‘Stupid decisions’ made in name of workplace health and safety revealed

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Bans on yo-yos in playgrounds, knives in kitchens and kettles in offices have all been wrongly blamed on workplace safety laws this year, a new report has revealed.

A health and safety “myth-buster” panel set up to expose mis-uses of the law – or just silly decisions – has received scores of complaints from members of the public in 2012.

The panel has now responded to its 100th case, with 38 put down to jobsworths making an excuse for an unpopular decision or simply poor customer service. Almost a quarter of the cases were found to involve over-interpretation of legitimate guidelines, leading to daft decisions being made – probably through fear of being sued.

Cases included a bus driver who refused to let a passenger on with a cup of hot coffee, a pub customer told he could not carry a tray of drinks from a bar to his table, a charity shop refusing to sell knitting needles, and an airline passenger told to stop sucking a boiled sweet – all on “health and safety” grounds.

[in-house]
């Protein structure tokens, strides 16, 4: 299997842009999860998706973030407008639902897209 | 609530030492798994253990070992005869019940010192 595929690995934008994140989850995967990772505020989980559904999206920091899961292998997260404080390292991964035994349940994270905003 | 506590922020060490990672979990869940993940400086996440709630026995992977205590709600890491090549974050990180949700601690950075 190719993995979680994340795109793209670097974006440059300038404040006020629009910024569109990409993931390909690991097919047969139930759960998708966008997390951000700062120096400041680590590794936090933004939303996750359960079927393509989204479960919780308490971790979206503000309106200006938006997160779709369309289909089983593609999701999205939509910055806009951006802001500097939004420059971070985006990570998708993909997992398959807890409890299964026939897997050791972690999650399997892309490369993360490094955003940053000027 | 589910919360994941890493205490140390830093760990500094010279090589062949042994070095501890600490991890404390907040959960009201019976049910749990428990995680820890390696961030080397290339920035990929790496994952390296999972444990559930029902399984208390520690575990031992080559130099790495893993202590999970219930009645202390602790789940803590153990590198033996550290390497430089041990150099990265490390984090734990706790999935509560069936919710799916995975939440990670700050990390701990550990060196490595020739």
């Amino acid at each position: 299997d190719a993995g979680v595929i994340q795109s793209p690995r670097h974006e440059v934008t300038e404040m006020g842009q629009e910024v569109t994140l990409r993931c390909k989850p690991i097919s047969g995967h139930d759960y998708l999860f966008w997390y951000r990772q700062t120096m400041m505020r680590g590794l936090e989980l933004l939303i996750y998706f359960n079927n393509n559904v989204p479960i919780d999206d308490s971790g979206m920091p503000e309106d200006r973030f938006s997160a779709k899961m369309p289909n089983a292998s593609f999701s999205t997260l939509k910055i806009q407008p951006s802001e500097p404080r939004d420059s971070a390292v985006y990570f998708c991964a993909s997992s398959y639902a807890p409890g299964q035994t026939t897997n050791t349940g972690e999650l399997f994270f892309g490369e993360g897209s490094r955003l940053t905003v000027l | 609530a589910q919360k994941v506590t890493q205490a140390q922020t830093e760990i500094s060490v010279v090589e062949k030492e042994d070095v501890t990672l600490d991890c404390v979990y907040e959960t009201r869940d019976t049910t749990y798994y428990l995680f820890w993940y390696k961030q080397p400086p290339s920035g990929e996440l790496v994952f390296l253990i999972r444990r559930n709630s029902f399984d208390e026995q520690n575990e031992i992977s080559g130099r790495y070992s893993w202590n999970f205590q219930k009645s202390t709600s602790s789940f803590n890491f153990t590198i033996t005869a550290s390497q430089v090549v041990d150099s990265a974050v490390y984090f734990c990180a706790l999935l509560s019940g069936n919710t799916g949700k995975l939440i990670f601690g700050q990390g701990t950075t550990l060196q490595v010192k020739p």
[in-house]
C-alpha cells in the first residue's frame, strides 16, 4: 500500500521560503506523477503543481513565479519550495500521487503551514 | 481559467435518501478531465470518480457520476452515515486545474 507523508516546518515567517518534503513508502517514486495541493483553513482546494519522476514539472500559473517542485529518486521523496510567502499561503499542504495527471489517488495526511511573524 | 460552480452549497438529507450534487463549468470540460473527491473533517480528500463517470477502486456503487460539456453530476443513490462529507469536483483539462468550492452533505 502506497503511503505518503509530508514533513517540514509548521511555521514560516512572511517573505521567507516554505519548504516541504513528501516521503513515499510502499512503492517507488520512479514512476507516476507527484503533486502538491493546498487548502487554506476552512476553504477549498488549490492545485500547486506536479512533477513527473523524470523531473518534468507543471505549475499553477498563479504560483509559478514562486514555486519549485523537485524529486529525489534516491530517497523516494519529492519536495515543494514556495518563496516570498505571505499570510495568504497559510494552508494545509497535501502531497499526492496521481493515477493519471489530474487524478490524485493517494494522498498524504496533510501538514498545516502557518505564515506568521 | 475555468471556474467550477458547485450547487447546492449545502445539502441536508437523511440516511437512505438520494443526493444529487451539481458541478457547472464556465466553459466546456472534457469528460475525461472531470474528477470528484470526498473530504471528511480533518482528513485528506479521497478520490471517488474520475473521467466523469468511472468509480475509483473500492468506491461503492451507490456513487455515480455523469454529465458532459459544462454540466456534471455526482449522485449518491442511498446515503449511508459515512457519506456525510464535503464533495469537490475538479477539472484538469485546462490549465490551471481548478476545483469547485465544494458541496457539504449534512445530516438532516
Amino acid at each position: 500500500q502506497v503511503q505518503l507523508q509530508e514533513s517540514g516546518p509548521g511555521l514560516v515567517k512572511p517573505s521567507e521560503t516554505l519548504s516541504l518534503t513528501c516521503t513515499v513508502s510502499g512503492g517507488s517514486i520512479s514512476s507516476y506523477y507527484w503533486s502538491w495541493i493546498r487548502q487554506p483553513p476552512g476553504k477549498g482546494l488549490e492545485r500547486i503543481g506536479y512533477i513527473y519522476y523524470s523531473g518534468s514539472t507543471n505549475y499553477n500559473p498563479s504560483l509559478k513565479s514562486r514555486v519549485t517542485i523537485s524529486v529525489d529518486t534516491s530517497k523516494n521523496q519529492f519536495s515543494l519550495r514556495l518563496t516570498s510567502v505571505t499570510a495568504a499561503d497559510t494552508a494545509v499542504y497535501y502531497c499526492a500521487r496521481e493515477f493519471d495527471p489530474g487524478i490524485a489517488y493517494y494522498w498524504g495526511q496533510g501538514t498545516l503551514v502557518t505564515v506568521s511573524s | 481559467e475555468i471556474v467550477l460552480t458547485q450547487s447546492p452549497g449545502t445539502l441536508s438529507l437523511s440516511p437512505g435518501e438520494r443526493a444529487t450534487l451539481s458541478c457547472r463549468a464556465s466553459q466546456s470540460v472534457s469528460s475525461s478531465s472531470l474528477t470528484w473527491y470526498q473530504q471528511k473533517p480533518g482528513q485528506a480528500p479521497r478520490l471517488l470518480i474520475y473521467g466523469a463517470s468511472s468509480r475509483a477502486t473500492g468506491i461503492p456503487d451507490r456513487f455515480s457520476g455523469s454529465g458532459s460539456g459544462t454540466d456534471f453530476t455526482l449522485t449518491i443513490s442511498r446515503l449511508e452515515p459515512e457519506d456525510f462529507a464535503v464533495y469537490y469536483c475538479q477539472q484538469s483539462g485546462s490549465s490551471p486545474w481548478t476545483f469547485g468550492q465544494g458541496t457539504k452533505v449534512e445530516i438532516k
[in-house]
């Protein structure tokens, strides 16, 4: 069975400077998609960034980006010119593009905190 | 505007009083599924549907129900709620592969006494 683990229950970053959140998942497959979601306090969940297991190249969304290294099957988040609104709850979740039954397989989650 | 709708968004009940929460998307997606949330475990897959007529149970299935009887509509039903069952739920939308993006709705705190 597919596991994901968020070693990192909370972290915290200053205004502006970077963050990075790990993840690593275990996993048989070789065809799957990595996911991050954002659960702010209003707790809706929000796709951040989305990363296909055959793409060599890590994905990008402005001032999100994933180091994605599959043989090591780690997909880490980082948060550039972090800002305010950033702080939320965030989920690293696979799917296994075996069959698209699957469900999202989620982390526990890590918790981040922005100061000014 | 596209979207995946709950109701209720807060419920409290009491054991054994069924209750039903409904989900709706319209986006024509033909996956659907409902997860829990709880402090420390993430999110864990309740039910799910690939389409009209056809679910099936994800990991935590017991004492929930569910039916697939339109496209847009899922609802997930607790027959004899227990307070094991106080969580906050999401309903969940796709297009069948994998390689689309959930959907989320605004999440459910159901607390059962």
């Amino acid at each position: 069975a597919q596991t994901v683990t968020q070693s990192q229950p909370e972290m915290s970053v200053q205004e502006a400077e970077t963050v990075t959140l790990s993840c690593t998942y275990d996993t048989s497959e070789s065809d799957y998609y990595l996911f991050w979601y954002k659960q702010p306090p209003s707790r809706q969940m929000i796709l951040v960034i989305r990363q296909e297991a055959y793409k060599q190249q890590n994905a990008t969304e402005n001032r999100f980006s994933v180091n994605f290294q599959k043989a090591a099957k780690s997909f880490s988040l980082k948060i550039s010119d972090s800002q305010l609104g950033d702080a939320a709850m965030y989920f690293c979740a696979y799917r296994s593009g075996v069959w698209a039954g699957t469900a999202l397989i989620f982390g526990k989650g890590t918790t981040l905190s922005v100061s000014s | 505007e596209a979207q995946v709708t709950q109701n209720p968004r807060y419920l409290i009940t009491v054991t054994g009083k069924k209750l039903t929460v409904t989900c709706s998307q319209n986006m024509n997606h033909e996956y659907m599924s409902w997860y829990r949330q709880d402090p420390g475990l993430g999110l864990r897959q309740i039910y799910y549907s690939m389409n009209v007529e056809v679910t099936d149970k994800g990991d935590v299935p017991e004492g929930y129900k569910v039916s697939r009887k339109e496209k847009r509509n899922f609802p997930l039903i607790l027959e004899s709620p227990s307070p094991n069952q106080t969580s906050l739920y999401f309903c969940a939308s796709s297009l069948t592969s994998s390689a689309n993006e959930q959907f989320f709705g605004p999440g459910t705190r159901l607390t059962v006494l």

Employment Minister Mark Hoban said: “It’s so frustrating when people are stopped from doing perfectly sensible things on the false pretence of health and safety.

“The panel has now exploded 100 myths and is helping ordinary people fight back against the jobsworths.”

Judith Hackitt, who chairs the Health and Safety Executive, said: “It’s really important that we are all ready to challenge stupid decisions made in the name of health and safety.”